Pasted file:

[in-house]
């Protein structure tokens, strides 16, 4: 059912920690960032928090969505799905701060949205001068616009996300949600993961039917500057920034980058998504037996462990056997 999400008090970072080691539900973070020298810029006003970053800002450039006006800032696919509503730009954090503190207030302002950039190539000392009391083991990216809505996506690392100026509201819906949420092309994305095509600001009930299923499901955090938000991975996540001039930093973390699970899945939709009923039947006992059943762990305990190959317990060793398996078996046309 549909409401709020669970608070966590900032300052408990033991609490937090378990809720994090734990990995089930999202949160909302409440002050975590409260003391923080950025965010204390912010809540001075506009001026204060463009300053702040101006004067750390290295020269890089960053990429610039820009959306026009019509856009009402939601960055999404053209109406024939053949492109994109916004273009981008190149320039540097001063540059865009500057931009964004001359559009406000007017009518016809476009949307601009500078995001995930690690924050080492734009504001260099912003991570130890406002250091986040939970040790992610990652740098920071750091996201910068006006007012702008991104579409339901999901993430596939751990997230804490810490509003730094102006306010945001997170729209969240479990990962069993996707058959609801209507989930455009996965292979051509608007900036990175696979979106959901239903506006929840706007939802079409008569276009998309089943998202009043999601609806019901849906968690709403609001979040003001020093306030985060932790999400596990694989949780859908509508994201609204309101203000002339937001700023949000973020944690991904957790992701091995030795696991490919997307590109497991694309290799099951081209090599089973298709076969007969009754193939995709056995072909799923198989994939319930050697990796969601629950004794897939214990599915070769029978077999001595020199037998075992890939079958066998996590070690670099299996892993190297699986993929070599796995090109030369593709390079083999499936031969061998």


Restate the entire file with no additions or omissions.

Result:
[in-house]
């Protein structure tokens, strides 16, 4: 059912920690960032928090969505799905701060949205001068616009996300949600993961039917500057920034980058998504037996462990056997 999400008090970072080691539900973070020298810029006003970053800002450039006006800032696919509503730009954090503190207030302002950039190539000392009391083991990216809505996506690392100026509201819906949420092309994305095509600001009930299923499901955090938000991975996540001039930093973390699970899945939709009923039947006992059943762990305990190959317990060793398996078996046309 549909409401709020669970608070966590900032300052408990033991609490937090378990809720994090734990990995089930999202949160909302409440002050975590409260003391923080950025965010204390912010809540001075506009001026204060463009300053702040101006004067750390290295020269890089960053990429610039820009959306026009019509856009009402939601960055999404053209109406024939053949492109994109916004273009981008190149320039540097001063540059865009500057931009964004001359559009406000007017009518016809476009949307601009500078995001995930690690924050080492734009504001260099912003991570130890406002250091986040939970040790992610990652740098920071750091996201910068006006007012702008991104579409339901999901993430596939751990997230804490810490509003730094102006306010945001997170729209969240479990990962069993996707058959609801209507989930455009996965292979051509608007900036990175696979979106959901239903506006929840706007939802079409008569276009998309089943998202009043999601609806019901849906968690709403609001979040003001020093306030985060932790999400596990694989949780859908509508994201609204309101203000002339937001700023949000973020944690991904957790992701091995030795696991490919997307590109497991694309290799099951081209090599089973298709076969007969009754193939995709056995072909799923198989994939319930050697990796969601629950004794897939214990599915070769029978077999001595020199037998075992890939079958066998996590070690670099299996892993190297699986993929070599796995090109030369593709390079083999499936031969061998």